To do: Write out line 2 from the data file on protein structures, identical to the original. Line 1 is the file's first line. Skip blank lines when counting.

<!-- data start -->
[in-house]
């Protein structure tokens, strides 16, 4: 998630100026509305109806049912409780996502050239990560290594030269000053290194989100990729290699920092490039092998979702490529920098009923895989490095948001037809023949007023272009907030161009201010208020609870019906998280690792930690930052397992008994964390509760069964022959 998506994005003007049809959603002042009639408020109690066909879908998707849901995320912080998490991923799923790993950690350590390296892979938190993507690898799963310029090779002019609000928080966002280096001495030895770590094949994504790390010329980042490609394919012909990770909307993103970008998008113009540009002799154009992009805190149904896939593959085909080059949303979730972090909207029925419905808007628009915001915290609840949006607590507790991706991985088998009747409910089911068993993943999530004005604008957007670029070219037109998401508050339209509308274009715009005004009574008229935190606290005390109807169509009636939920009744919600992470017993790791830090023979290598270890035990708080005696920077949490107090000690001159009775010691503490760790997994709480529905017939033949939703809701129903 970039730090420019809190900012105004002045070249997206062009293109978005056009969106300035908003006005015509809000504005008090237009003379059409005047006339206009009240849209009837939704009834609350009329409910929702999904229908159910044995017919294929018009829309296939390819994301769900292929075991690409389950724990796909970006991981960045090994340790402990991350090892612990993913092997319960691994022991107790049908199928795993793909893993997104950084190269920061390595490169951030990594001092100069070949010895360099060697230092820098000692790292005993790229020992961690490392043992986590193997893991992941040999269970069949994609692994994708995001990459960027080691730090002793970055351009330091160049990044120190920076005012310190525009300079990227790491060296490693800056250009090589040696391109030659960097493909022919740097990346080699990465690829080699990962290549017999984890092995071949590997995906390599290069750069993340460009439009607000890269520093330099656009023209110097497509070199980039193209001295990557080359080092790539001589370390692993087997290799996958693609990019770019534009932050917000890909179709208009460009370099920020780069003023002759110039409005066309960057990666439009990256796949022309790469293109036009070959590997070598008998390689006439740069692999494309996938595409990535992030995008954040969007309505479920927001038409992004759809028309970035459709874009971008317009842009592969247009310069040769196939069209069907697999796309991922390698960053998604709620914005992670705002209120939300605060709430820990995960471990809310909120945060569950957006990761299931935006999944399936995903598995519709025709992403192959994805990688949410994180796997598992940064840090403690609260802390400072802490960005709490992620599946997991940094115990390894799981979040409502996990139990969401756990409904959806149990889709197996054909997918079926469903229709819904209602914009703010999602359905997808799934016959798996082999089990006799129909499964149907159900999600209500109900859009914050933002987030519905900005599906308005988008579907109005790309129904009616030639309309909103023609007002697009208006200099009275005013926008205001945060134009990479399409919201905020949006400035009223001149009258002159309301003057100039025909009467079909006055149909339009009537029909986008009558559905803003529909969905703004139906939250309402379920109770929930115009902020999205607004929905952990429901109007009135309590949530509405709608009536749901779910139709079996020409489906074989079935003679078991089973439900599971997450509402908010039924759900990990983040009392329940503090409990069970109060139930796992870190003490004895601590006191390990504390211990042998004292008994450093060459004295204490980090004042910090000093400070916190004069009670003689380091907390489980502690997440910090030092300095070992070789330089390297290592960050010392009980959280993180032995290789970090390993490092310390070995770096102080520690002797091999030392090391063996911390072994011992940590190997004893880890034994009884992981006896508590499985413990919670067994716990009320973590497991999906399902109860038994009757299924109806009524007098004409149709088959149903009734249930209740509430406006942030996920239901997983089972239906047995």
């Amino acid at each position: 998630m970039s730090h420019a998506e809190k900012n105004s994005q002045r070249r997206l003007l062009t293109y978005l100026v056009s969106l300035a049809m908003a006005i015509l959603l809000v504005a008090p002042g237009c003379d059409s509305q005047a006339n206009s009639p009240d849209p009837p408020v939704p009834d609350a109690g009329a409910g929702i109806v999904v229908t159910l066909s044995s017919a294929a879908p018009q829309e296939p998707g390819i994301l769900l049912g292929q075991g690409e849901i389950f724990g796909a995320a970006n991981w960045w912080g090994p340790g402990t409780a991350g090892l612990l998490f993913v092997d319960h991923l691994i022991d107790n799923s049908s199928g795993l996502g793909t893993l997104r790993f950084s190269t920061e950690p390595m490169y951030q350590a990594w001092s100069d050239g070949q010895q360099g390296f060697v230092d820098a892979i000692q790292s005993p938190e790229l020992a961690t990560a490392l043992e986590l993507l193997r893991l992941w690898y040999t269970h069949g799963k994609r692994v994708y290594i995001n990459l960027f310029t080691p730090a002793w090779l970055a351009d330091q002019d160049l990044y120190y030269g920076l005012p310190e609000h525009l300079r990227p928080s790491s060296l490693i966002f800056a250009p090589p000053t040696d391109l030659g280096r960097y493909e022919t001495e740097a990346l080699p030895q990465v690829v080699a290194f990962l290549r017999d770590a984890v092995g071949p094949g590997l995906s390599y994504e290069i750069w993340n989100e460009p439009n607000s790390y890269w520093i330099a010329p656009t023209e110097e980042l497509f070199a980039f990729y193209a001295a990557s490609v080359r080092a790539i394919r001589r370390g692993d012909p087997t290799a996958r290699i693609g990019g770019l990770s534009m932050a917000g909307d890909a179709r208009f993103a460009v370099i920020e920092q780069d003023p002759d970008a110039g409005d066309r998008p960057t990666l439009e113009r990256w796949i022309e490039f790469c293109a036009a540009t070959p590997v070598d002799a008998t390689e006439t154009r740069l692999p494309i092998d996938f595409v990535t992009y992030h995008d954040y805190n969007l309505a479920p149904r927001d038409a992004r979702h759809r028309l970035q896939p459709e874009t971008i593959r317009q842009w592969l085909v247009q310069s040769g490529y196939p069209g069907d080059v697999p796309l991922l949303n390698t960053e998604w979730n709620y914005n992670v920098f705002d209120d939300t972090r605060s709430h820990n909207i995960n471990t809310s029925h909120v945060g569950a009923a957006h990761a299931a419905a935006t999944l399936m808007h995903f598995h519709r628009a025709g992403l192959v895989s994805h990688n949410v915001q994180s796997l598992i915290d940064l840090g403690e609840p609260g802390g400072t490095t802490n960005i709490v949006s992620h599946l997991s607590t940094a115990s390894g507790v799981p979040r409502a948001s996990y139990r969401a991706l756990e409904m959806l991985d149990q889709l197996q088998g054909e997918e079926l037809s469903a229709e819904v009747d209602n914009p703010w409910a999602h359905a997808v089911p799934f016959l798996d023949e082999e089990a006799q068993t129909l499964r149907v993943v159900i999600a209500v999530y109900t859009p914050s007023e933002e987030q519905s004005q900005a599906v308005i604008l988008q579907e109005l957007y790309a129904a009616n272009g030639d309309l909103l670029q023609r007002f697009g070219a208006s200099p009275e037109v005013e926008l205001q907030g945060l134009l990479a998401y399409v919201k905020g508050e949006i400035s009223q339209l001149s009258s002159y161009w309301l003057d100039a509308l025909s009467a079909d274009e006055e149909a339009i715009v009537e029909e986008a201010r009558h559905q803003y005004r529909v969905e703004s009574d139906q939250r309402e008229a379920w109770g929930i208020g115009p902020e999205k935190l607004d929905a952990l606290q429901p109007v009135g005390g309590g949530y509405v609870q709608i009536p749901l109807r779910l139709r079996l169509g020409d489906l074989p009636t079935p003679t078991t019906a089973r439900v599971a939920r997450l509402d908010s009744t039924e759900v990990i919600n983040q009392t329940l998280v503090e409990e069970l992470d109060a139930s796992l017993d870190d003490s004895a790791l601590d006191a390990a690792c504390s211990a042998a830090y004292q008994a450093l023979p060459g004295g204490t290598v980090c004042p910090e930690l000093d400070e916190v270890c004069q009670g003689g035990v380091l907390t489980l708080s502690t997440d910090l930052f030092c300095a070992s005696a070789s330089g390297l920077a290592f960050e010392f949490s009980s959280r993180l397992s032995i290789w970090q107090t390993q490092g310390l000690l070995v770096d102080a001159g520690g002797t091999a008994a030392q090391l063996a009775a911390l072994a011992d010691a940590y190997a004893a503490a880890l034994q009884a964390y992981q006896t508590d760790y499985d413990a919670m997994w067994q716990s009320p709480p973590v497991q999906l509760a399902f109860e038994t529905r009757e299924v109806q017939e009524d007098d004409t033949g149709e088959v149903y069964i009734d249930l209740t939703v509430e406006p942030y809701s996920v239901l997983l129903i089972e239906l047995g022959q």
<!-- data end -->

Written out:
């Protein structure tokens, strides 16, 4: 998630100026509305109806049912409780996502050239990560290594030269000053290194989100990729290699920092490039092998979702490529920098009923895989490095948001037809023949007023272009907030161009201010208020609870019906998280690792930690930052397992008994964390509760069964022959 998506994005003007049809959603002042009639408020109690066909879908998707849901995320912080998490991923799923790993950690350590390296892979938190993507690898799963310029090779002019609000928080966002280096001495030895770590094949994504790390010329980042490609394919012909990770909307993103970008998008113009540009002799154009992009805190149904896939593959085909080059949303979730972090909207029925419905808007628009915001915290609840949006607590507790991706991985088998009747409910089911068993993943999530004005604008957007670029070219037109998401508050339209509308274009715009005004009574008229935190606290005390109807169509009636939920009744919600992470017993790791830090023979290598270890035990708080005696920077949490107090000690001159009775010691503490760790997994709480529905017939033949939703809701129903 970039730090420019809190900012105004002045070249997206062009293109978005056009969106300035908003006005015509809000504005008090237009003379059409005047006339206009009240849209009837939704009834609350009329409910929702999904229908159910044995017919294929018009829309296939390819994301769900292929075991690409389950724990796909970006991981960045090994340790402990991350090892612990993913092997319960691994022991107790049908199928795993793909893993997104950084190269920061390595490169951030990594001092100069070949010895360099060697230092820098000692790292005993790229020992961690490392043992986590193997893991992941040999269970069949994609692994994708995001990459960027080691730090002793970055351009330091160049990044120190920076005012310190525009300079990227790491060296490693800056250009090589040696391109030659960097493909022919740097990346080699990465690829080699990962290549017999984890092995071949590997995906390599290069750069993340460009439009607000890269520093330099656009023209110097497509070199980039193209001295990557080359080092790539001589370390692993087997290799996958693609990019770019534009932050917000890909179709208009460009370099920020780069003023002759110039409005066309960057990666439009990256796949022309790469293109036009070959590997070598008998390689006439740069692999494309996938595409990535992030995008954040969007309505479920927001038409992004759809028309970035459709874009971008317009842009592969247009310069040769196939069209069907697999796309991922390698960053998604709620914005992670705002209120939300605060709430820990995960471990809310909120945060569950957006990761299931935006999944399936995903598995519709025709992403192959994805990688949410994180796997598992940064840090403690609260802390400072802490960005709490992620599946997991940094115990390894799981979040409502996990139990969401756990409904959806149990889709197996054909997918079926469903229709819904209602914009703010999602359905997808799934016959798996082999089990006799129909499964149907159900999600209500109900859009914050933002987030519905900005599906308005988008579907109005790309129904009616030639309309909103023609007002697009208006200099009275005013926008205001945060134009990479399409919201905020949006400035009223001149009258002159309301003057100039025909009467079909006055149909339009009537029909986008009558559905803003529909969905703004139906939250309402379920109770929930115009902020999205607004929905952990429901109007009135309590949530509405709608009536749901779910139709079996020409489906074989079935003679078991089973439900599971997450509402908010039924759900990990983040009392329940503090409990069970109060139930796992870190003490004895601590006191390990504390211990042998004292008994450093060459004295204490980090004042910090000093400070916190004069009670003689380091907390489980502690997440910090030092300095070992070789330089390297290592960050010392009980959280993180032995290789970090390993490092310390070995770096102080520690002797091999030392090391063996911390072994011992940590190997004893880890034994009884992981006896508590499985413990919670067994716990009320973590497991999906399902109860038994009757299924109806009524007098004409149709088959149903009734249930209740509430406006942030996920239901997983089972239906047995």